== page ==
warfare, take control over entire communities, or perhaps nations or people
groups, an ethnic group, a religious group and so forth, because they believe
that they are doing spiritual warfare at this higher level against these
demonic principalities, what they call demonic principalities.

GROSS: So I've been reading about the New Apostolic Reformation. Tell me if you
think that I've gotten this right at all. My understanding is that they are a
group that believes in the end times, that there will be a second coming of
Christ, that certain things need to be accomplished on Earth before he comes,
and that it's their job - it's the job of the apostles to listen to what Jesus
is telling them so that they can get the world ready for his second coming.

Ms. TABACHNICK: Yes, what this group believes is that they must re-organize
Protestant Christianity under their leadership. So instead of having all of
these different denominations in Protestantism, they would unify the church,
the Protestant Church, into one body under the leadership of their apostles.

And then the other thing that distinguishes them is this idea that in order to
do this, they must take control over society and government and that they will
do this in large part through this warfare that they are conducting with

GROSS: So how does this new movement, the New Apostolic Reformation, connect to
American politics?

Ms. TABACHNICK: This is a very political movement. In fact, I would call it a
religio-political movement in that it has networked across the United States in
something that looks like a hybrid between a religious denomination and a
political party.

For example, they have what are called prayer warrior networks in all 50
states, and they have very strong opinions about the direction they want the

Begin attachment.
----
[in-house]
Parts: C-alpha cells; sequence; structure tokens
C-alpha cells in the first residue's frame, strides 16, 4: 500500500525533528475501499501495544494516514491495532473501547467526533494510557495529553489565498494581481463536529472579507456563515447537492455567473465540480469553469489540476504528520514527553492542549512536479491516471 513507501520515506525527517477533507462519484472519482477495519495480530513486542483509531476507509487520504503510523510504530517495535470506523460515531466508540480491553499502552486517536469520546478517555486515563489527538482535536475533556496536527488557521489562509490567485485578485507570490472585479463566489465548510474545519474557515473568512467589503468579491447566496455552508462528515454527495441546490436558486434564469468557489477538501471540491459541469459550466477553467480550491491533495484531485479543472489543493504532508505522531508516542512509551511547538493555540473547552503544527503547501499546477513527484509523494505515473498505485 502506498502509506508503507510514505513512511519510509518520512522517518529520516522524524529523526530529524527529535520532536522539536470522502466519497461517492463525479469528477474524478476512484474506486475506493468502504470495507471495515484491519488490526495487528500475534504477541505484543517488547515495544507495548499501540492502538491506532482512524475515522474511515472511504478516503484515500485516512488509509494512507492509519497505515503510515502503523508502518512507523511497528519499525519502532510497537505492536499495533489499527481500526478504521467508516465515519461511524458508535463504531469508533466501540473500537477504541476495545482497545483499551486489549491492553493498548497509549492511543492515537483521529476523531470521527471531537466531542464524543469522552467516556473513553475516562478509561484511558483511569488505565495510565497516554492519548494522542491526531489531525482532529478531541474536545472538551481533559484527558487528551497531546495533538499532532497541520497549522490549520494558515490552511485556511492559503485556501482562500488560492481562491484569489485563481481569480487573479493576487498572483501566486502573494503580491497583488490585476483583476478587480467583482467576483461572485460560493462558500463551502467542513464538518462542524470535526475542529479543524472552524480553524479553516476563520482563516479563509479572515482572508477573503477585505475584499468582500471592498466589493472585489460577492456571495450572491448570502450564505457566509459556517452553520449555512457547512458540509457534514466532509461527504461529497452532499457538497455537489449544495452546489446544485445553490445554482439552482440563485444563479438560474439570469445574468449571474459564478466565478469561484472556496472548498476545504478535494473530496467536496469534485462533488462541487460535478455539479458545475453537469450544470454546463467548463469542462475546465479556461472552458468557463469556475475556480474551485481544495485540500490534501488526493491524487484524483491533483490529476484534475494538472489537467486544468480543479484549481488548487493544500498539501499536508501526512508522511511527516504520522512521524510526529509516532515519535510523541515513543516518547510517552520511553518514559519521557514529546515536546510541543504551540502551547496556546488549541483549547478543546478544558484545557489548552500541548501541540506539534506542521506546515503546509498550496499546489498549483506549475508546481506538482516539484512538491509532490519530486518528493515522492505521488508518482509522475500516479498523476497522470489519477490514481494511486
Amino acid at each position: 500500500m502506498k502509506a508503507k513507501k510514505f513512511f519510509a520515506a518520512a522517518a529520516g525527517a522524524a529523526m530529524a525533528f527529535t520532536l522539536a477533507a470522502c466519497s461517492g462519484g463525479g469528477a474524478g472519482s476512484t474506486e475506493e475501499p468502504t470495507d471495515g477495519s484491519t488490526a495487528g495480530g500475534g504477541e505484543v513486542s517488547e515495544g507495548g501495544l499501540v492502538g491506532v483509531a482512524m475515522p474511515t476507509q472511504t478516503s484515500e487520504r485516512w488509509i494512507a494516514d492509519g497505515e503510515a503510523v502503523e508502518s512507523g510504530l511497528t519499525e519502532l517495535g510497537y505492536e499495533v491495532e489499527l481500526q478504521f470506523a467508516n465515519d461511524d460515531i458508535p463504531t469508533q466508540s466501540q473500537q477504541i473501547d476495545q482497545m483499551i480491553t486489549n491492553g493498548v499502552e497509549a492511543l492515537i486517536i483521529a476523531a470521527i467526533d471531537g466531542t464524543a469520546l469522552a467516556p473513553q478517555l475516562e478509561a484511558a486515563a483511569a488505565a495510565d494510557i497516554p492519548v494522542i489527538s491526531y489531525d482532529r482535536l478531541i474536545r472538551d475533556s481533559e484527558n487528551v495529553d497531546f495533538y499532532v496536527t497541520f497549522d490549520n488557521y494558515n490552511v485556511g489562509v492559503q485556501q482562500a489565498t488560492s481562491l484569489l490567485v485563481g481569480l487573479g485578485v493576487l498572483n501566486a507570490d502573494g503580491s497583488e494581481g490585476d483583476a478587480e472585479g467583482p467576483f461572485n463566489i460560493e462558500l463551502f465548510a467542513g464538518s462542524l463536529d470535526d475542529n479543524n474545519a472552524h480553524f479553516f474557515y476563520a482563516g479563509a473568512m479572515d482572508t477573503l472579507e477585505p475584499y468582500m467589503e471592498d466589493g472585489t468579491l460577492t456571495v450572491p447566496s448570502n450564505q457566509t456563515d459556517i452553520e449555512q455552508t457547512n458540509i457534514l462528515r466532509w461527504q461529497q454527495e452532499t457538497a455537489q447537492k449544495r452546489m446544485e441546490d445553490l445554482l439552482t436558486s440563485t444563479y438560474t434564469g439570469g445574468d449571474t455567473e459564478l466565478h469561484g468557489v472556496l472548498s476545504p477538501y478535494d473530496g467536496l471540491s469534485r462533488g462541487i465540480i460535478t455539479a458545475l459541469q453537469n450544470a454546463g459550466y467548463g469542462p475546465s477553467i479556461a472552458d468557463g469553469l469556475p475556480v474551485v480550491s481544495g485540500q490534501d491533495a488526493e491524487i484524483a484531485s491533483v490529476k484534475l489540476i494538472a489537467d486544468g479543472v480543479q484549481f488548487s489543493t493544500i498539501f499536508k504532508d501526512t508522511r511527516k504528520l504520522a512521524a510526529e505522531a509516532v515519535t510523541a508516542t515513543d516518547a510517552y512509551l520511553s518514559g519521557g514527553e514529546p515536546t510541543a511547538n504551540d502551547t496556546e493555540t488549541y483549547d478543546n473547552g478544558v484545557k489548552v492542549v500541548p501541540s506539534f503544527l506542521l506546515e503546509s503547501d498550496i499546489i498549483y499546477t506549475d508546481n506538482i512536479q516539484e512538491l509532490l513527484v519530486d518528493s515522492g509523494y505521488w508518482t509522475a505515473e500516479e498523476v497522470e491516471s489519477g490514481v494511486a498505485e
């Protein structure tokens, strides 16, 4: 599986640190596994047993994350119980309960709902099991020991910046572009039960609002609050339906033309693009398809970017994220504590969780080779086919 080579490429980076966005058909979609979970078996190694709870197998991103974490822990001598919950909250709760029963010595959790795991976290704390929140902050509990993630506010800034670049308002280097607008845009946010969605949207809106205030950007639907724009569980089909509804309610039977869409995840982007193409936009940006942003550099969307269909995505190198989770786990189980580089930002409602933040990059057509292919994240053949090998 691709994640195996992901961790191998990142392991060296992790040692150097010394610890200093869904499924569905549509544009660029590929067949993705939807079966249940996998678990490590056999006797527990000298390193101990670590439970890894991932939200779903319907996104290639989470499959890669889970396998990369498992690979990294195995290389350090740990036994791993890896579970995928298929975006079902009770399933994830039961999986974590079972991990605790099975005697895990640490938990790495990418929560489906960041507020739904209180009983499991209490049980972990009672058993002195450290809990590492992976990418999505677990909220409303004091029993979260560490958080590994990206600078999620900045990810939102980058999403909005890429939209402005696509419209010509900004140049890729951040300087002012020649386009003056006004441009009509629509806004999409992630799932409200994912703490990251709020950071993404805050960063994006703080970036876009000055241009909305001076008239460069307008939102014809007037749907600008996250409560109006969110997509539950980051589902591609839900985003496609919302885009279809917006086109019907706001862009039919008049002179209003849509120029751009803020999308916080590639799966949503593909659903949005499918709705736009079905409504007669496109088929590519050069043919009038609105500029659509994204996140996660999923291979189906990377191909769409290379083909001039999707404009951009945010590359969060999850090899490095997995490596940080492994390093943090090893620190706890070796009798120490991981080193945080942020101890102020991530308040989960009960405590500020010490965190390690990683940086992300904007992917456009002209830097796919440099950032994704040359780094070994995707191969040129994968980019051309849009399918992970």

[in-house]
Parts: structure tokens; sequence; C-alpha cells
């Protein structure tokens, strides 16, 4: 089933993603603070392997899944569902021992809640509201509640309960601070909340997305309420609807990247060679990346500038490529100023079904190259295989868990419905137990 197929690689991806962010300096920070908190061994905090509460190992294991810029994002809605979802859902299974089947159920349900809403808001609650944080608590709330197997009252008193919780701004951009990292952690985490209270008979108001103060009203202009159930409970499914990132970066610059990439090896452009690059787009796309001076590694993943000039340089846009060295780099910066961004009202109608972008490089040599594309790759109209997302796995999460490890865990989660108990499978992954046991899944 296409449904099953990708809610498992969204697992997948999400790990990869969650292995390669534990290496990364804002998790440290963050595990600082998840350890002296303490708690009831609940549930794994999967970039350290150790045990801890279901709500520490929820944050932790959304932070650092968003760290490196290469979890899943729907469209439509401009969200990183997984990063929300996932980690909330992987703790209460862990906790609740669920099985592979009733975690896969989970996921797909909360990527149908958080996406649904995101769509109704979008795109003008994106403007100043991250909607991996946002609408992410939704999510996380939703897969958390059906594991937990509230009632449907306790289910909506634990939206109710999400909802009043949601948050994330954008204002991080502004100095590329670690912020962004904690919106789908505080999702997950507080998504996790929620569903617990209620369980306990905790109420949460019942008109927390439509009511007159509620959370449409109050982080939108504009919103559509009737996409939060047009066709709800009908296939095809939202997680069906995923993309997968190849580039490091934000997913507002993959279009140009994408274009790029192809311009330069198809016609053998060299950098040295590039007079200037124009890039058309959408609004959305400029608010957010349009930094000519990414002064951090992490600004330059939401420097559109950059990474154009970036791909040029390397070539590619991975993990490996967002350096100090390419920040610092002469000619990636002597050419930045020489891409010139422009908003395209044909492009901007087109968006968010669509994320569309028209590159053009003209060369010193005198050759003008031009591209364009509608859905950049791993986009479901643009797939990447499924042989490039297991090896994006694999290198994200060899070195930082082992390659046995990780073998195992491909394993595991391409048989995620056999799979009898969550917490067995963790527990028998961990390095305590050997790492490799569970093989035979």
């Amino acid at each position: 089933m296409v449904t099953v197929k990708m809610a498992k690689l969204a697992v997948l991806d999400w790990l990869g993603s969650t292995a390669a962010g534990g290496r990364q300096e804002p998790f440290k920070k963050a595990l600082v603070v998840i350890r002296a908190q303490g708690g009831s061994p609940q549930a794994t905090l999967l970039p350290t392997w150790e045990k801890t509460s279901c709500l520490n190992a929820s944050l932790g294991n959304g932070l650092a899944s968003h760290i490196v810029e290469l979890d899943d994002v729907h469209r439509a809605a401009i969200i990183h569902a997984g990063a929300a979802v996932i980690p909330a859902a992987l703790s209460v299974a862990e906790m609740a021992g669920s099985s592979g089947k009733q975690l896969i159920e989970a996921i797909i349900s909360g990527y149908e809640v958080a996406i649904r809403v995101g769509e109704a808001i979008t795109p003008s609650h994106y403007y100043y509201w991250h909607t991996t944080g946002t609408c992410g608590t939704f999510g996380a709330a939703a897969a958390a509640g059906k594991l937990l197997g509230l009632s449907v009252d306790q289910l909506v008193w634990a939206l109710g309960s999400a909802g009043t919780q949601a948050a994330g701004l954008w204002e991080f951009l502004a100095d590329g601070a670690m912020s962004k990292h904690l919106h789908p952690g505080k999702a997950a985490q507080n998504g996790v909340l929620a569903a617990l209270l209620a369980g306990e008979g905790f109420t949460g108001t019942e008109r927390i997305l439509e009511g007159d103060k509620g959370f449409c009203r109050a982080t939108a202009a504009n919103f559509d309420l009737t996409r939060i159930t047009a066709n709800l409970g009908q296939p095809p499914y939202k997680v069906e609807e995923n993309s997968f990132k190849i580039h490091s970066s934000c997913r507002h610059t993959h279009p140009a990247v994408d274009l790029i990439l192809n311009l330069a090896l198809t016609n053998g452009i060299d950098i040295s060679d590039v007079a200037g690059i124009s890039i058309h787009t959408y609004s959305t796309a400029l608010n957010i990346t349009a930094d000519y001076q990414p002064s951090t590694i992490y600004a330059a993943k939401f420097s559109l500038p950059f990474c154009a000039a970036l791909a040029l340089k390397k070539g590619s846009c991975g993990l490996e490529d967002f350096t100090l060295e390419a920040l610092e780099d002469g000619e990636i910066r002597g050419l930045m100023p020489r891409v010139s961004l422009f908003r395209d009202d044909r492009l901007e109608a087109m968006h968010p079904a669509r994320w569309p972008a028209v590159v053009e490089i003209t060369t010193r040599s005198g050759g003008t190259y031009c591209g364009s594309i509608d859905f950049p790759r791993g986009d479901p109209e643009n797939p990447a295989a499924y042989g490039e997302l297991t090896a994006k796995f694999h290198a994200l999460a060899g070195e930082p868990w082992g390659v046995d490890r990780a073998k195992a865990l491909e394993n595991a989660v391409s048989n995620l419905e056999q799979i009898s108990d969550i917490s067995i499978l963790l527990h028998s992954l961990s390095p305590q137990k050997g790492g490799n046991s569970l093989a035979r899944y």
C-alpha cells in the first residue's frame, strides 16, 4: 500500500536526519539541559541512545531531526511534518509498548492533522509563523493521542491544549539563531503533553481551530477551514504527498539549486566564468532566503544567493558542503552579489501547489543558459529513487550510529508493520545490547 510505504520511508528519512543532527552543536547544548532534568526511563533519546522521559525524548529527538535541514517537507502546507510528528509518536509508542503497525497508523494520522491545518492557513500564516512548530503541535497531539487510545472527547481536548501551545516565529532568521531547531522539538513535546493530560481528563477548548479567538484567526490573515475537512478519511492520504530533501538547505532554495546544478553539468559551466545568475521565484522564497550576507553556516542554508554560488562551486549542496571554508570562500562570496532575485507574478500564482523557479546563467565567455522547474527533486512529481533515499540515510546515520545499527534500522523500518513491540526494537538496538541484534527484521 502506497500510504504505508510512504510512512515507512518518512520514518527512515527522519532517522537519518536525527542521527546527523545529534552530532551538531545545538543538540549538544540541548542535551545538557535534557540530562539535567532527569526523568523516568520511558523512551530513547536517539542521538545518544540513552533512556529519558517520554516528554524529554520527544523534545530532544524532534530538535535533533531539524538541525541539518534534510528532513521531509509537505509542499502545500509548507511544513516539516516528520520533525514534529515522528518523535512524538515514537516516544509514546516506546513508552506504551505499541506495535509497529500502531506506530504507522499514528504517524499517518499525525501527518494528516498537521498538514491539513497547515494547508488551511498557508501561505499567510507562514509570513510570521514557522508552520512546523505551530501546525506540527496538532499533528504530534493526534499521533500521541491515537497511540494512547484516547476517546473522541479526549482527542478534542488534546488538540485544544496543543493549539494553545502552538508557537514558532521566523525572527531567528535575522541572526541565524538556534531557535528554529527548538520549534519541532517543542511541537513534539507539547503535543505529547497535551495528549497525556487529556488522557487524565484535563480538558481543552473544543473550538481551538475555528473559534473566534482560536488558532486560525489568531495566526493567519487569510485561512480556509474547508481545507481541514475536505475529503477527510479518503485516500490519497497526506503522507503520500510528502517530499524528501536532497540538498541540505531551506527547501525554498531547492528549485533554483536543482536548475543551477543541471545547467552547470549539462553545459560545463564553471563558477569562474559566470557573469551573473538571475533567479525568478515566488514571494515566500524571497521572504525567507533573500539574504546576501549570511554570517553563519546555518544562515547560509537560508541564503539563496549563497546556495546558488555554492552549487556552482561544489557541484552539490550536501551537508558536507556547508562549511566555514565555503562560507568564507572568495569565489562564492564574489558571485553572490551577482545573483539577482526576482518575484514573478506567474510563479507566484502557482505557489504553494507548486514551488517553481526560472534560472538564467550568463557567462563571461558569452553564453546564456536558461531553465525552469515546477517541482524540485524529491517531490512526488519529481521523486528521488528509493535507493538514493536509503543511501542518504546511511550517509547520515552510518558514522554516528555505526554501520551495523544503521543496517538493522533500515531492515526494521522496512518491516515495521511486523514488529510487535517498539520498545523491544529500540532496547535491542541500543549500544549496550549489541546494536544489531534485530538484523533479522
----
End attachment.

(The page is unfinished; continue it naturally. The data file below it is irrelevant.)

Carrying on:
country to take. They teach what is called dominionism. And the idea of
dominionism, or dominion theology, is that all areas of society and government
should come under the control of God through these apostles and prophets, and
that all of these areas of society should represent Christian and biblical

They have interesting campaigns. One that's been very successful for the last
few years is called the Seven Mountains campaign. And what this means is they
teach that they are reclaiming the seven mountains of culture and society. And
those mountains are arts and entertainment, business, education, family,
government, media and religion.

And business is considered to be one of the most important mountains to reclaim
control because this is the way that they finance the other mountains.

GROSS: So when they want to, like, reclaim government or politics, what does
that mean?

Ms. TABACHNICK: They teach, quite literally, that these mountains have fallen
under the control of demonic influences in society. And therefore, they must
reclaim them for God in order to bring about the kingdom of God on Earth.

GROSS: And what are some of the major issues that they think are important?

Ms. TABACHNICK: Well, the typical religious right hot-button issues, if you
will, anti-abortion, anti-gay rights - but they also have a laissez-faire